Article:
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Egg watch – 2017

So here we are once again at the beginning of what should be another nesting season for our Peregrine Falcons.  Both the female, Alley, and the male, 19/K, are still present at the Capitol.  This is not only notable since both birds are getting up there in age (Alley hatched in 2004, 19/K in 2001), but more so because 19/K spent much of last year at Fontenelle Forest’s Raptor Recovery after getting injured in early June.   He was released at the Capitol in October 2016 and apparently has been doing just fine during the intervening months.  These two falcons have been present since 2005 and they are the only pair that has successfully fledged young from the Nebraska State Capitol.

Now that we are getting into the latter part of March, it is time to be on the lookout for the first egg.  The Peregrine Falcons at the Woodmenlife Tower in Omaha welcomed their first egg on 20 March (Monday), which is about a week earlier than last year.   Last year, the Capitol’s Peregrine Falcons had their first egg about a week after the Woodmenlife’s birds.  So, my best guess is our Peregrine Falcon should lay her first egg on 27 March.  I’ll stress, this is just wild speculation.    But while I’m speculating, I think we go into this nesting season with some big questions.  Perhaps at the top of my list is whether this pair will produce any viable eggs this year.    Last year, the pair had five eggs, but only one successfully hatched.  The 2016 results increasingly seem to be more of a consistent pattern as the birds get older.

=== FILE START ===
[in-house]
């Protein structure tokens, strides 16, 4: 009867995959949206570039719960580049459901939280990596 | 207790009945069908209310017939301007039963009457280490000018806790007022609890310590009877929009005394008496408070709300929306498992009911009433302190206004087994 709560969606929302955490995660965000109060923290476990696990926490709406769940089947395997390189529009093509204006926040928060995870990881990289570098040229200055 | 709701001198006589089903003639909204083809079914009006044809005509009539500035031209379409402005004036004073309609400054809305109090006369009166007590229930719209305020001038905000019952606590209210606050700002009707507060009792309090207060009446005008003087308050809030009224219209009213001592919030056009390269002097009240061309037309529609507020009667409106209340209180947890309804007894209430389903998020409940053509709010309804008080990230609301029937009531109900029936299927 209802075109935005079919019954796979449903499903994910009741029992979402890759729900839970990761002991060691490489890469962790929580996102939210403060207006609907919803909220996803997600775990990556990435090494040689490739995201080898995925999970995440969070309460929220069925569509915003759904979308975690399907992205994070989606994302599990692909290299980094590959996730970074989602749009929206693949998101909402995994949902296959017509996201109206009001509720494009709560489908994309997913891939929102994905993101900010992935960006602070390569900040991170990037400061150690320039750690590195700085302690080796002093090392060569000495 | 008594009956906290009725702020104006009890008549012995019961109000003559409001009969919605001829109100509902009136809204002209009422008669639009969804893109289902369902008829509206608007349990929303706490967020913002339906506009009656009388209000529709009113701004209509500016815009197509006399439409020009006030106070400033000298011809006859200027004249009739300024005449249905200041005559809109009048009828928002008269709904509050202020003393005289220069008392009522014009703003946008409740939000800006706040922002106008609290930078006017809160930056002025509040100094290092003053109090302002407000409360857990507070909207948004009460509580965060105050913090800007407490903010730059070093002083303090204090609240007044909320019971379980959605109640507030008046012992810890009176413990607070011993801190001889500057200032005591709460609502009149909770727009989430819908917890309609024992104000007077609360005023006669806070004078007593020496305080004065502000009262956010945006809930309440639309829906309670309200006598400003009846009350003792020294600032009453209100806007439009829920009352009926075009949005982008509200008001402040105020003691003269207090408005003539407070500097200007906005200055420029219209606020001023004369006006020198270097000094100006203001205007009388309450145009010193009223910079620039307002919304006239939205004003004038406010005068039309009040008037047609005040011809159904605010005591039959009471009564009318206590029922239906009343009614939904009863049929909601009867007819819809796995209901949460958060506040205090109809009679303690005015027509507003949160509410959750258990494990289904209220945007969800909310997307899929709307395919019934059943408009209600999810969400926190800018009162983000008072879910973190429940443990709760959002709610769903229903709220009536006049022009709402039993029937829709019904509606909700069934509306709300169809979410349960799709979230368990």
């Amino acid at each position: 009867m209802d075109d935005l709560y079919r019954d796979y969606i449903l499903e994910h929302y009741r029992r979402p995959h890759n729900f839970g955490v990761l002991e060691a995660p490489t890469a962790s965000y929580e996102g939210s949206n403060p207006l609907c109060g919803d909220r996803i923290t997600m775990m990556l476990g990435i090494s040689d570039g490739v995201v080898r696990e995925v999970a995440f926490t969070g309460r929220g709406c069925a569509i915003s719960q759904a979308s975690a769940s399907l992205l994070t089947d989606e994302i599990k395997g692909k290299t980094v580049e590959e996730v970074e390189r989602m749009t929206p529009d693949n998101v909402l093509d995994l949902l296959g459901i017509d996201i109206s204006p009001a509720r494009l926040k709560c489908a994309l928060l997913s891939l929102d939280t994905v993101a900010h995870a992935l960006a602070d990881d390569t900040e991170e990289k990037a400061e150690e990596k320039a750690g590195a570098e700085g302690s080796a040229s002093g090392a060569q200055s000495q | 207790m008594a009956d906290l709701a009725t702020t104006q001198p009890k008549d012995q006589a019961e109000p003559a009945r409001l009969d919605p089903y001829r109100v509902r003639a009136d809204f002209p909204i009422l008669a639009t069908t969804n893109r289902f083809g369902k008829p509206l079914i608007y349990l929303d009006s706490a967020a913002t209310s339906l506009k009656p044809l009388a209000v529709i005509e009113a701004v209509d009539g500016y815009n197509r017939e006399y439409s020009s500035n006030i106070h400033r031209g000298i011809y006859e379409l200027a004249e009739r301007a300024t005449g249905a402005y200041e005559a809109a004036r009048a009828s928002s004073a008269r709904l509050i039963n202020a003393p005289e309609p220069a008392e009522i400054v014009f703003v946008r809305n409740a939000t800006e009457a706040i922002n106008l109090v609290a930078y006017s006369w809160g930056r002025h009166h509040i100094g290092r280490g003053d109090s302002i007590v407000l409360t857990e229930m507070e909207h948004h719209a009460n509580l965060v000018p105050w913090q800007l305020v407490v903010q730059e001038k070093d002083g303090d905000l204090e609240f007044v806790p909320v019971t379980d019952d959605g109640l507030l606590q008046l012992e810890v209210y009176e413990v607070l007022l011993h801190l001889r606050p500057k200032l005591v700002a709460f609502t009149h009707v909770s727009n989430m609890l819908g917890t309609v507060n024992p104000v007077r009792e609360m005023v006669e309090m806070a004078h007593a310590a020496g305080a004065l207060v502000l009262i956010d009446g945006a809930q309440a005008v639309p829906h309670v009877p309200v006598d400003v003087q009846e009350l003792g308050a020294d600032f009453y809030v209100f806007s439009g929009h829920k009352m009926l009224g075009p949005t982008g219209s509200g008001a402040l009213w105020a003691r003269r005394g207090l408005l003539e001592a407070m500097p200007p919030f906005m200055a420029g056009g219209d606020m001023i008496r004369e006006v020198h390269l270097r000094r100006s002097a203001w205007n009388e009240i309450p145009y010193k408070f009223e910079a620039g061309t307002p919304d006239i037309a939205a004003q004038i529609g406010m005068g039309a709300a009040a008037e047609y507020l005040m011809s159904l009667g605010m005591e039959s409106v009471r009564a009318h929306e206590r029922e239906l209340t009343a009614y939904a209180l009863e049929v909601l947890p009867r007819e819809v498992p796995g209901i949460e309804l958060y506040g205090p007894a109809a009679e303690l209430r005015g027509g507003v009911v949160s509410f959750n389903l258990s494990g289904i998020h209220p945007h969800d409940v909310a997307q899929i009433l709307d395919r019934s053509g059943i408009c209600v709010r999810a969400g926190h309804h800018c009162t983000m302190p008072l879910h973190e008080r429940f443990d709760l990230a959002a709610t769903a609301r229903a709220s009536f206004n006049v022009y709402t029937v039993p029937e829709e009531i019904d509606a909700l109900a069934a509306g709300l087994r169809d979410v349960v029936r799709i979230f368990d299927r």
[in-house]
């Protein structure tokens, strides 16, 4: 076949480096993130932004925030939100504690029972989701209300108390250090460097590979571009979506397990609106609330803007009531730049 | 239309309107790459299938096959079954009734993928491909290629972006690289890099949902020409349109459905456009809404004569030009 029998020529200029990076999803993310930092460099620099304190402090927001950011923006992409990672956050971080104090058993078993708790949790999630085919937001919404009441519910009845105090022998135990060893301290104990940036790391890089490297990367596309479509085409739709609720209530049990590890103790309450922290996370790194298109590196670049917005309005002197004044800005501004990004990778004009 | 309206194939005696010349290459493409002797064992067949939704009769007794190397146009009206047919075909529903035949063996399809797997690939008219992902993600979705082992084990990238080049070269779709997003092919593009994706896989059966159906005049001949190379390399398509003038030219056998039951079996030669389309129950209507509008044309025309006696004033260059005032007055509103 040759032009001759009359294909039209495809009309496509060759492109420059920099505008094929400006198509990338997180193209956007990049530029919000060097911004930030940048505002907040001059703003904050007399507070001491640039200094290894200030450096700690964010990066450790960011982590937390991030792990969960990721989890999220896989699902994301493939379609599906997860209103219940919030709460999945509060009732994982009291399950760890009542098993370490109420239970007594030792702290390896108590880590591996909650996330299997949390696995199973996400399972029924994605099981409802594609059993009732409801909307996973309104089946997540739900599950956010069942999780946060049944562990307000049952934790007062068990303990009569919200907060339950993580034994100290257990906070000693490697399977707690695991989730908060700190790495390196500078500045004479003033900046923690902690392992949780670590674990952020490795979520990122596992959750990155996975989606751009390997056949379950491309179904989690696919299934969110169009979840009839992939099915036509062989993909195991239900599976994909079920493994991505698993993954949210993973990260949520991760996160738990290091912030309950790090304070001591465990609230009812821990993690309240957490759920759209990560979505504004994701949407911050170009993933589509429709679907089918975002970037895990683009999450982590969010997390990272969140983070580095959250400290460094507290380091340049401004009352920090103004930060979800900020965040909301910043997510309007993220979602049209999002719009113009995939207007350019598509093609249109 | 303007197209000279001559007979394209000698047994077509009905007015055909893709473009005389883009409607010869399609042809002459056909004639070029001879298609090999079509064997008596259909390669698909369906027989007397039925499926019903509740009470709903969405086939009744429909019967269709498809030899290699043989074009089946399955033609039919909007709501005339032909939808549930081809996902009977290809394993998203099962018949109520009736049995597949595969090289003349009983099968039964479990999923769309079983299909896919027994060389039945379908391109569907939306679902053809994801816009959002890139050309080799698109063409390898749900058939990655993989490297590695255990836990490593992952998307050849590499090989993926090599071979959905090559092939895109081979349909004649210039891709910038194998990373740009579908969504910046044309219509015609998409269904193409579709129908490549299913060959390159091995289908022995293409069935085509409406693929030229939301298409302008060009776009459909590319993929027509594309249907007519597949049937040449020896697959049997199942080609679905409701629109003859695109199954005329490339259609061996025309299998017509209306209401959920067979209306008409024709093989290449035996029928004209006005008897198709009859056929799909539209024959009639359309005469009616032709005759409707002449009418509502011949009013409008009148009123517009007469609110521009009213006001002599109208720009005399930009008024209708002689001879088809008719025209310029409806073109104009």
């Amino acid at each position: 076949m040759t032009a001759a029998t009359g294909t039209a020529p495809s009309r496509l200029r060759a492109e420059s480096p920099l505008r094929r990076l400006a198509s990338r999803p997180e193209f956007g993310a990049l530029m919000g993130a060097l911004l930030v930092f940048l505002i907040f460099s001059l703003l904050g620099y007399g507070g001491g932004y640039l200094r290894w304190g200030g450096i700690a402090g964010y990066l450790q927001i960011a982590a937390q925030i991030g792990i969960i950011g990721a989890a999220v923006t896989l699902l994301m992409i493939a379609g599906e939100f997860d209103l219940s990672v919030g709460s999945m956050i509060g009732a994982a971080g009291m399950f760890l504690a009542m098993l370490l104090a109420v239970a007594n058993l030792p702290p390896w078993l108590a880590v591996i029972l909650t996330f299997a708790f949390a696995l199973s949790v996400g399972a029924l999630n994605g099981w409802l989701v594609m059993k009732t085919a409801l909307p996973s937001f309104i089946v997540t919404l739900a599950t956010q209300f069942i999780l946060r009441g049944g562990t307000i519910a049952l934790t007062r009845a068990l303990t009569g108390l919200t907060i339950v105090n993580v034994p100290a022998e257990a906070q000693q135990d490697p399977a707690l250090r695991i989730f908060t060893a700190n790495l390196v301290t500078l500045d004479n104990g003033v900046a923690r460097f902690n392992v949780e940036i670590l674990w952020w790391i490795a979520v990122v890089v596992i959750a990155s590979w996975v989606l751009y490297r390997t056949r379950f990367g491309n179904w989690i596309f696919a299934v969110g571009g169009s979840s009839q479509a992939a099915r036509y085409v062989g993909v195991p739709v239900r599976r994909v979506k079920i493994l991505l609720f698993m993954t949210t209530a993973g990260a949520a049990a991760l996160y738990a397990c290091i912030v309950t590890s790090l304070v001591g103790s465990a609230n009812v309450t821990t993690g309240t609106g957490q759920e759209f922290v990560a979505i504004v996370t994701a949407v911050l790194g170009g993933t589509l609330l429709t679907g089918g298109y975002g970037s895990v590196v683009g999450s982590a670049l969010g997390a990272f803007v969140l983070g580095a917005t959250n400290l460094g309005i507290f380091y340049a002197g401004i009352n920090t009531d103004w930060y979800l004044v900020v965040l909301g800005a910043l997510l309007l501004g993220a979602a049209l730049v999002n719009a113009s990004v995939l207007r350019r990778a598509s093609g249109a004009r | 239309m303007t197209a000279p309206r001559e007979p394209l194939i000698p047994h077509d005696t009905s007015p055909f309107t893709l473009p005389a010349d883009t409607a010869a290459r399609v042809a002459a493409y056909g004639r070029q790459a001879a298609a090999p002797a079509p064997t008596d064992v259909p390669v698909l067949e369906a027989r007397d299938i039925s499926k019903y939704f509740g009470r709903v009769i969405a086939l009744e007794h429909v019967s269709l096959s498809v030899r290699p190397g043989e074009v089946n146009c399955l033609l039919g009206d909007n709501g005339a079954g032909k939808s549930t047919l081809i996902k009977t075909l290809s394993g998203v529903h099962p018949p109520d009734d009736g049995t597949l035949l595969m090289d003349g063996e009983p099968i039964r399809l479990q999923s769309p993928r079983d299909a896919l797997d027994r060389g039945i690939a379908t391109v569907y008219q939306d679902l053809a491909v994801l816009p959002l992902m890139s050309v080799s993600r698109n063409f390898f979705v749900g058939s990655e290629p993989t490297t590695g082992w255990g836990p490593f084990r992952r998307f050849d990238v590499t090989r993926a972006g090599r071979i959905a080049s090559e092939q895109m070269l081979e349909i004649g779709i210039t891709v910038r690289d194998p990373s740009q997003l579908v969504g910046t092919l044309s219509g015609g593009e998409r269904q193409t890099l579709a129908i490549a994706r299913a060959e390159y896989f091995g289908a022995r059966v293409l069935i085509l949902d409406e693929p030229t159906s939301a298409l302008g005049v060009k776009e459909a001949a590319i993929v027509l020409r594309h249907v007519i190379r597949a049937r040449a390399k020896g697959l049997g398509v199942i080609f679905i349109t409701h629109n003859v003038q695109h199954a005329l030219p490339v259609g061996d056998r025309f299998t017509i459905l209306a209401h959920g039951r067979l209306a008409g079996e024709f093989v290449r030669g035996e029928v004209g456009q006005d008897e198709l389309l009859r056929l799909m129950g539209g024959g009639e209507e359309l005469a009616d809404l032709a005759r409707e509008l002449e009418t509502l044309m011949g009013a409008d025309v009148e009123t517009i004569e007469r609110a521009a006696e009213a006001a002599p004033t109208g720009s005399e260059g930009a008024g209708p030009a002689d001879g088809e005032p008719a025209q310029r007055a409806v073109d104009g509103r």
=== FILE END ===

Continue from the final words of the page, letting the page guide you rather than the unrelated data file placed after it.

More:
So, will the birds lay any eggs?  If so, how many?  And will any of them hatch?   These are great questions and fortunately, you can discover the answers by checking out our Falconcam.  Go HERE  now to see what is happening at the next box.    Also, if you want to keep up on the latest Peregrine happenings, consider joining the Facebook group Peregrine Falcons Lincoln NE.

Happy Peregrine Falcon watching and good birding!

About Joel Jorgensen

Joel Jorgensen is a Nebraska native and he has been interested in birds just about as long as he has been breathing. He has been NGPC’s Nongame Bird Program Manager for eight years and he works on a array of monitoring, research, regulatory and conservation issues. Nongame birds are the 400 or so species that are not hunted and include the Whooping Crane, Least Tern, Piping Plover, Bald Eagle, and Peregrine Falcon. When not working, he enjoys birding.

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